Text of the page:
Notes on Psalm 37:3-7
"Trust in the Lord." The Hebrew verb batach literally means "to throw ourselves upon them." On the contrary, God invites us to do so. Have you ever returned from a long, wearisome journey, and on reaching home you felt you could do nothing but just throw yourself down? Have you ever felt so weary with the load of care that you could not go one step farther, and were compelled to throw yourself on your knees and pray to God? By throwing yourself and your care on God, you obtained rest - that is trust.
Delight thyself also in the Lord." "Softness," "delicacy" and "delight" are words closely allied in Hebrew. The verb anag, translated into English is, "delight," and means "to live softly." The word indicates a state of a soul (far beyond boisterous joy, which is often superficial and transitory), characterized by deep, placid, calm joy. The finest notes of music are necessarily soft; so also the finest feelings of the soul. And to have those in peaceful harmony (no jarring carnality), fully satisfied, with the all-absorbing object, which is God Himself - this is delight. Mr. Darby has expressed the thought beautifully in the following lines:
"Yet deeper, if a calmer, joy
The Father's love shall raise,
And every heart find sweet employ
In His eternal praise.
Nor is its sweetness now unknown
Well proved in what it's done;
Our Father's love with joy we own,
Revealed in Christ the Son."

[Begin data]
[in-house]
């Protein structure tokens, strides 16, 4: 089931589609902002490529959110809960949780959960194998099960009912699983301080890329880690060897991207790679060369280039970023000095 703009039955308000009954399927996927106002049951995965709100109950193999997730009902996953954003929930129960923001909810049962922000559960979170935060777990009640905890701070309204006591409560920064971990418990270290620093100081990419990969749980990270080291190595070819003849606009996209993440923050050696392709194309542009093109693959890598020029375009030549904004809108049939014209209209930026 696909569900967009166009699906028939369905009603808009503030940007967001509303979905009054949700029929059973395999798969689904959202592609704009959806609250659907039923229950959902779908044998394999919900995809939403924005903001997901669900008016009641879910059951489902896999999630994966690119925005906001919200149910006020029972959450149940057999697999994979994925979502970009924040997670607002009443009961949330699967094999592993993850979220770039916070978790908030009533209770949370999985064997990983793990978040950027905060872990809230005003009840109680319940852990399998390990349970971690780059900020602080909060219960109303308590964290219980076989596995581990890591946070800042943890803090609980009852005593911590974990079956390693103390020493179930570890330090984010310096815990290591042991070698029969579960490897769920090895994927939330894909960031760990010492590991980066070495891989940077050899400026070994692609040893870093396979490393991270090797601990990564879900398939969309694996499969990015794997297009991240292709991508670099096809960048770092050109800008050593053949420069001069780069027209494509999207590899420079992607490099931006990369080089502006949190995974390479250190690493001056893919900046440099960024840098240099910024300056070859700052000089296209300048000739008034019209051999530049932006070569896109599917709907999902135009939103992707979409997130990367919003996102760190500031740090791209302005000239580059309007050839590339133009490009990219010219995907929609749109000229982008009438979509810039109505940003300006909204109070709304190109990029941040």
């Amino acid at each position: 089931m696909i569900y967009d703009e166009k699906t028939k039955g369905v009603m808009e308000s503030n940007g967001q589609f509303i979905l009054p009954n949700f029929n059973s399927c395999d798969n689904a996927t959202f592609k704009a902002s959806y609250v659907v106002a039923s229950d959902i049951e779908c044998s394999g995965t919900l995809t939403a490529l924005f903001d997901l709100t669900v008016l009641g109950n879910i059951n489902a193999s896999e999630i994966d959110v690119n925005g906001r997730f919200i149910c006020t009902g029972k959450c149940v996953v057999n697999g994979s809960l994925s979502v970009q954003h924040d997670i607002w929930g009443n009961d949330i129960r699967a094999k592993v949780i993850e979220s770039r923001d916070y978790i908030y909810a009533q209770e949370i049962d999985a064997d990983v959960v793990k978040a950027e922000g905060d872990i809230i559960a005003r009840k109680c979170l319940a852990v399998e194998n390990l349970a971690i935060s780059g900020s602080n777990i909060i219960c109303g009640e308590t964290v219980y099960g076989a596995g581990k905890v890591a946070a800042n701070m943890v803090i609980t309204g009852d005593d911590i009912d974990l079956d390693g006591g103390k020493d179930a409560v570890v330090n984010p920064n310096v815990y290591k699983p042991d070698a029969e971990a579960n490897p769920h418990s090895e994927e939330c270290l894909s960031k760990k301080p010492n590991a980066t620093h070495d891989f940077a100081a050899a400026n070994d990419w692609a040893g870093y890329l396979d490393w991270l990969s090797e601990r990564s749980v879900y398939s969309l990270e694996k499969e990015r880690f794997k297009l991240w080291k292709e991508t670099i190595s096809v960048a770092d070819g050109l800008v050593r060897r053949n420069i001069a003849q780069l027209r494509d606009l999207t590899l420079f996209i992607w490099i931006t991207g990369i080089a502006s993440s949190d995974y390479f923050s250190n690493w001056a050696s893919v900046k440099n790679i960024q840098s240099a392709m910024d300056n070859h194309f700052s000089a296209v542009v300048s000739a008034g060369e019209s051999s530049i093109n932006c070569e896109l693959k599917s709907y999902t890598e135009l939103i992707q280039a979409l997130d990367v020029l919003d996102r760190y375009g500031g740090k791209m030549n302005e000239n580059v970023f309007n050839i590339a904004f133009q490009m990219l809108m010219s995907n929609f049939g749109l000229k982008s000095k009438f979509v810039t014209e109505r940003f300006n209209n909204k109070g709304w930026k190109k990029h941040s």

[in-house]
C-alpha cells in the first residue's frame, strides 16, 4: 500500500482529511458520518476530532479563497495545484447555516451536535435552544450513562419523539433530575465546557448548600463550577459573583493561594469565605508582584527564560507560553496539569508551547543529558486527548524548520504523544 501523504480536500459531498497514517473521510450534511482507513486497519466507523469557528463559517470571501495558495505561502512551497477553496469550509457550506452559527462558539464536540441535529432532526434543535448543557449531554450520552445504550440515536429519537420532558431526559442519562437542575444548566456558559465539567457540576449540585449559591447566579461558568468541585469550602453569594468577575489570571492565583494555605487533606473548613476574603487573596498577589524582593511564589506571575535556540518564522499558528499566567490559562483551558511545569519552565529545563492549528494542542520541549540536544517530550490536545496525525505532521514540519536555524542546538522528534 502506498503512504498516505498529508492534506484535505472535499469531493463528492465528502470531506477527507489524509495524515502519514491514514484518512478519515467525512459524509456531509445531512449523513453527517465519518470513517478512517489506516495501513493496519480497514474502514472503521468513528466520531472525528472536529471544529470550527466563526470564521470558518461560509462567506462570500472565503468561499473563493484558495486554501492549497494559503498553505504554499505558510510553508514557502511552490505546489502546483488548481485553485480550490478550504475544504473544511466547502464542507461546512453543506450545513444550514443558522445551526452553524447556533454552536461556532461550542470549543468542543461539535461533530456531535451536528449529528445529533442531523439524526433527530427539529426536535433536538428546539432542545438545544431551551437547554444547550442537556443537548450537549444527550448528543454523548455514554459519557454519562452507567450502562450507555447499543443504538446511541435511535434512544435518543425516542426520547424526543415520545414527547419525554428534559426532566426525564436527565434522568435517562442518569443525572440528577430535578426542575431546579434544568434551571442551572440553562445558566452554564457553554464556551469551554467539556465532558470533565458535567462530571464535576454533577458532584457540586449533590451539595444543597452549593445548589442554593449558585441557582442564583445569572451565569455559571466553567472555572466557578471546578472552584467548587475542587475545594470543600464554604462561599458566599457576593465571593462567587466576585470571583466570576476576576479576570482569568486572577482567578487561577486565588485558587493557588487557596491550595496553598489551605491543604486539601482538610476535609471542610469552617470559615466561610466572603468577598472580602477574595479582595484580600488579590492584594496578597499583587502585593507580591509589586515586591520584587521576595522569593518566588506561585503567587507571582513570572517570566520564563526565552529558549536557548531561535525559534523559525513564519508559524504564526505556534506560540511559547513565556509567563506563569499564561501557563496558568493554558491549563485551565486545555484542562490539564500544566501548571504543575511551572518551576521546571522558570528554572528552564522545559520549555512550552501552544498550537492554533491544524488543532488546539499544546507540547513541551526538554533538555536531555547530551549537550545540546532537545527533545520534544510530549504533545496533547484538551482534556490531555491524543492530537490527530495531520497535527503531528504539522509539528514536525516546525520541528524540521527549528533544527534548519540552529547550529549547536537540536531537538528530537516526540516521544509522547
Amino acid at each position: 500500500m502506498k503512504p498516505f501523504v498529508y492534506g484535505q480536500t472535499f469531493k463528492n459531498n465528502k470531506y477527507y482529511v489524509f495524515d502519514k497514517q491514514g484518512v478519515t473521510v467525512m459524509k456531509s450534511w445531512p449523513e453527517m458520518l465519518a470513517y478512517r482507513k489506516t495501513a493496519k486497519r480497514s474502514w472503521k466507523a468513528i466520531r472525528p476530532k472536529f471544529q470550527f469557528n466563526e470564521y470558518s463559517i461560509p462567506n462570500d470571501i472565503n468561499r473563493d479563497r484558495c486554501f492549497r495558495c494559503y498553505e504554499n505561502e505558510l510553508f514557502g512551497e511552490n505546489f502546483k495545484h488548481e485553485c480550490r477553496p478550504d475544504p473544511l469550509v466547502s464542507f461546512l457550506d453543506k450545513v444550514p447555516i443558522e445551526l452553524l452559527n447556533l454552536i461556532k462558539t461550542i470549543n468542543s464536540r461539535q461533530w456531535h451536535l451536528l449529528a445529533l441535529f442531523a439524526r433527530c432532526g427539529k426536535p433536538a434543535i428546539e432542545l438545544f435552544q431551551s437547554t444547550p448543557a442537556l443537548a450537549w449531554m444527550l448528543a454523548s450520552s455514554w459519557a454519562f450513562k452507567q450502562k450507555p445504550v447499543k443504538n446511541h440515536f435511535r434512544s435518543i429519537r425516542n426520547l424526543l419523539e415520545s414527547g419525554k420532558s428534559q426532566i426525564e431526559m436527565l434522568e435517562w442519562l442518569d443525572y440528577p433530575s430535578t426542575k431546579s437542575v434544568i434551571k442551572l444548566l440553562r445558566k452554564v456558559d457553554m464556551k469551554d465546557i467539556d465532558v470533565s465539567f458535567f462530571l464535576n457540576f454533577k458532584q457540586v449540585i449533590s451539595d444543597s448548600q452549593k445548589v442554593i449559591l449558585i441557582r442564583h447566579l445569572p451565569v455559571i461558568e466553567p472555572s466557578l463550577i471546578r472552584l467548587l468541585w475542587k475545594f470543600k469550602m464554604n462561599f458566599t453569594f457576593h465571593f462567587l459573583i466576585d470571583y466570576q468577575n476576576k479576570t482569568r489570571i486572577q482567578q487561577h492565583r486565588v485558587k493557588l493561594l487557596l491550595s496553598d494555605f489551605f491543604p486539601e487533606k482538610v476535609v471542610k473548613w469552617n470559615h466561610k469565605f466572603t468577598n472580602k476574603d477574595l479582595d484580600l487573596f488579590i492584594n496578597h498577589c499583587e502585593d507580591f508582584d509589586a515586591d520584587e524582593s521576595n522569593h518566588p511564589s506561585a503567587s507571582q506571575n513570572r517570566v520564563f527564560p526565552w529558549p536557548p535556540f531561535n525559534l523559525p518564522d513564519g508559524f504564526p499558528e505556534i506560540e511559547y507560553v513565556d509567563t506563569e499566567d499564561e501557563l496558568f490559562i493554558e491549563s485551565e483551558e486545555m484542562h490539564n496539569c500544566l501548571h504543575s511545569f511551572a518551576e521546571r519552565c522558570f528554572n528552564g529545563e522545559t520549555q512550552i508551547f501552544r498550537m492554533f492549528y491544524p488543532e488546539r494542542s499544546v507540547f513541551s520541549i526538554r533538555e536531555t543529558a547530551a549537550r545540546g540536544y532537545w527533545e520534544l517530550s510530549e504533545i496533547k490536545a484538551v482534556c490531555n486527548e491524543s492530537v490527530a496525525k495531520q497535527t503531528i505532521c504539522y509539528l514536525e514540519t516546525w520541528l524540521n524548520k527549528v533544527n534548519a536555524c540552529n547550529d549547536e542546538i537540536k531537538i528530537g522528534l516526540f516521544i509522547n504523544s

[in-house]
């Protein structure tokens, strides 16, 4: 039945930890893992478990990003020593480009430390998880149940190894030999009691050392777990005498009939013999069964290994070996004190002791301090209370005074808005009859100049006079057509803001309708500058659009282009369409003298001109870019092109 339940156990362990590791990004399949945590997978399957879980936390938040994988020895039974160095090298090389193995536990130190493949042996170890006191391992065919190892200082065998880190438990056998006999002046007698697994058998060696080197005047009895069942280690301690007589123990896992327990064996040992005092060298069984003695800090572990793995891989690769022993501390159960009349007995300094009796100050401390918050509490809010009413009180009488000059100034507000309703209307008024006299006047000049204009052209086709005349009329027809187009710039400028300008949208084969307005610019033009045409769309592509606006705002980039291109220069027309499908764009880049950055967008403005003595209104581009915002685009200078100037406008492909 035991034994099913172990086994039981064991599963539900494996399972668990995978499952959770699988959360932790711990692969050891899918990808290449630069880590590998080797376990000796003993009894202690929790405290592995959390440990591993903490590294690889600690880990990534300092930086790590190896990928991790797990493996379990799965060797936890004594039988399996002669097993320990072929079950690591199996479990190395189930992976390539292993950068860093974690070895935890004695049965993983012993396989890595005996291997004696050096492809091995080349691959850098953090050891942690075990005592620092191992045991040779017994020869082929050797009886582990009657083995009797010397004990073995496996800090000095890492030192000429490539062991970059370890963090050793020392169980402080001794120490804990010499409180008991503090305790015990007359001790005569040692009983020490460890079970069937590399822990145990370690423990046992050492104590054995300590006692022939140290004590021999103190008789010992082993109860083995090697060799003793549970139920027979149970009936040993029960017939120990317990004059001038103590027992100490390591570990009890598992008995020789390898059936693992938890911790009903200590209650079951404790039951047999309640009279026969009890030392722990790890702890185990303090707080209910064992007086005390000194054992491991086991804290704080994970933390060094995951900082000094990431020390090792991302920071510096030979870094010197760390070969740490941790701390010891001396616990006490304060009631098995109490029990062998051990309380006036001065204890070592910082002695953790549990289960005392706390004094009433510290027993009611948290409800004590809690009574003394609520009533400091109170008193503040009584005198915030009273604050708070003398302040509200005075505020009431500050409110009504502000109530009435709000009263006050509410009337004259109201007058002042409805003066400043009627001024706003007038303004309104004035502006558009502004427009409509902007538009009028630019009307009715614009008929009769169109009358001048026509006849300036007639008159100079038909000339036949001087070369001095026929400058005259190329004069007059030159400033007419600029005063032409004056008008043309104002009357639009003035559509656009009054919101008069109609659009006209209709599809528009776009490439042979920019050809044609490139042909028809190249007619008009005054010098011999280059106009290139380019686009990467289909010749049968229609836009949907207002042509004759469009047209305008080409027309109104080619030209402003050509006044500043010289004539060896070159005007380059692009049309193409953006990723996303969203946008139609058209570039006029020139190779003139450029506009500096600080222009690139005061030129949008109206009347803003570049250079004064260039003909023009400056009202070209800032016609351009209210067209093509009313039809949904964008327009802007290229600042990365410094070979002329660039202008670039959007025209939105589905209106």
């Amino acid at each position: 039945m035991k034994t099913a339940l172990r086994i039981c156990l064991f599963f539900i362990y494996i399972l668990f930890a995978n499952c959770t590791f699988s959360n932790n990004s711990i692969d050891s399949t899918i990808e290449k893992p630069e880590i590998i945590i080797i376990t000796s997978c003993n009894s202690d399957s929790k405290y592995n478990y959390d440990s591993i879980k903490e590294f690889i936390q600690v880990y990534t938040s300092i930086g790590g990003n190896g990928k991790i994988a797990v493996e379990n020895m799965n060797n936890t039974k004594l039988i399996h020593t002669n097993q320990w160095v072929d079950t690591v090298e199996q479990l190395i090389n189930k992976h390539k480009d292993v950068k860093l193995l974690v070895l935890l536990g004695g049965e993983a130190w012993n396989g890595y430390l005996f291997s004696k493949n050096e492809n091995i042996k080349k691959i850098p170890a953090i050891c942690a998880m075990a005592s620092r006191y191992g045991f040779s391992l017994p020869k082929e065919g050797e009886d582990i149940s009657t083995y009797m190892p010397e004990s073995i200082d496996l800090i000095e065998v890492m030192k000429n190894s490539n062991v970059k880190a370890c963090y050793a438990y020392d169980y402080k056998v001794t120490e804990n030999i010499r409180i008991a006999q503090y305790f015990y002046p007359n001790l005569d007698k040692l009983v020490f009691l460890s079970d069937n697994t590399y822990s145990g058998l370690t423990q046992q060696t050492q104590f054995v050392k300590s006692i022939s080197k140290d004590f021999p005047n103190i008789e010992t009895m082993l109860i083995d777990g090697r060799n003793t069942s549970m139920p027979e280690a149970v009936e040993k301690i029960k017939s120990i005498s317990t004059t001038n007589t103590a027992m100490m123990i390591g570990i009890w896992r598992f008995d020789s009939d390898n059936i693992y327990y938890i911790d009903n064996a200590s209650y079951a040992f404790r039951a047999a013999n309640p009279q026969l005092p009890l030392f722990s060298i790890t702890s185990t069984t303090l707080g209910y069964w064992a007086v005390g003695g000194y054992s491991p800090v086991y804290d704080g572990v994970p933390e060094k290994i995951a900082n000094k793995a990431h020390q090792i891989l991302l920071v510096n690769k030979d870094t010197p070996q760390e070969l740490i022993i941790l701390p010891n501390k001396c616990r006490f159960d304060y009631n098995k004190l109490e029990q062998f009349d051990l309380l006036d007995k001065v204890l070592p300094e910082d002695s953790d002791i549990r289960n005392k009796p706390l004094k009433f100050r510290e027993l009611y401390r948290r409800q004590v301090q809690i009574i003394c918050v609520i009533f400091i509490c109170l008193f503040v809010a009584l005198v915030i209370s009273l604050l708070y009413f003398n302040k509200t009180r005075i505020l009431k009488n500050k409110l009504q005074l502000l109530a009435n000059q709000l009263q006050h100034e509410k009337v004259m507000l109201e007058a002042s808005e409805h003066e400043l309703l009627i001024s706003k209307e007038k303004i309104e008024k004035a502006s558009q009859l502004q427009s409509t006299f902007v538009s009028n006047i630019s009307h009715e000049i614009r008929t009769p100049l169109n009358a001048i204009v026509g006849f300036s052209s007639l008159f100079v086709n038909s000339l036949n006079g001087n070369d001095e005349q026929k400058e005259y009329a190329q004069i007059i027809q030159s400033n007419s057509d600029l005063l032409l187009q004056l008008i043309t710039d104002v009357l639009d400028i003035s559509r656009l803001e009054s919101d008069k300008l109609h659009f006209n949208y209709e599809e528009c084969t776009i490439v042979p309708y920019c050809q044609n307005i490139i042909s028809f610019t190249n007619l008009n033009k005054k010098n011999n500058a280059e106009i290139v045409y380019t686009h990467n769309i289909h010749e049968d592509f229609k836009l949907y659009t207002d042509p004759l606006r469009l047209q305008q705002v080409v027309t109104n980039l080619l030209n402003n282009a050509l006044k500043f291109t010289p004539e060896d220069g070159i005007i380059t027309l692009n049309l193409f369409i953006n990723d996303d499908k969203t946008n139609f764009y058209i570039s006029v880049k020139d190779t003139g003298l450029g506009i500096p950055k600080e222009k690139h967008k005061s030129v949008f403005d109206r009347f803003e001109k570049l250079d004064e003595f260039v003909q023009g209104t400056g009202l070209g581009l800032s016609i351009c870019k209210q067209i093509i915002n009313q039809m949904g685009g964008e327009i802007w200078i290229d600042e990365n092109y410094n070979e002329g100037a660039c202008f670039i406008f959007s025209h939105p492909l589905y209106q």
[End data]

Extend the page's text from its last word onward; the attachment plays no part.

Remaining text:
It is said, "Still waters run deep"; and I would add, "Deep joy flows softly."
"Commit thy way unto the Lord." Our "way" is just our life in activity, whether it be looked at as moral walk our whole, or as the whole sphere of our service. It may be past, present, and future. As to the past, there may be regret; as to the present, there may be occasion for care; as to the future, there may be reason for anxiety. By rolling all this on God, we have rest of mind. The word galal means "to roll." This particular load is not like the load of sins, which can be thrown down; it requires another to bear it, not in an atoning sense, but as "a very present help." The cares of life cannot be got rid of by simply dropping them. We have to think, deliberate, act, provide and so on. But this load can be rolled on to "Another", who undertakes for us.
A huge stone was being transported to a building. The trolley on which it lay gave evidence of breaking down. Another trolley, stronger and more suitable, was run alongside, and the stone was "rolled on" to it. This illustrates, I think, the meaning of the word galal. Our "way" is not dropped as if it were nothing (for, in reality, it is everything), but rolled on to God, who is our "very present help." The business man, workman, house-wife, teacher, etc., all have their "way"; and if they roll this on God, as He desires them to do so, they will walk along with light and joyful step.
"Rest in the Lord." Here we come to what I would term the summon bonum (height) of bliss. The word daman means "to be still" or "to be silent." In this state of real, genuine bliss, we are speechless. The soul adopts her own language, which is silence, and is so to speak, entranced with the goodness of God. Every human faculty is suspended, and in silent worship the souls rests in the presence of God.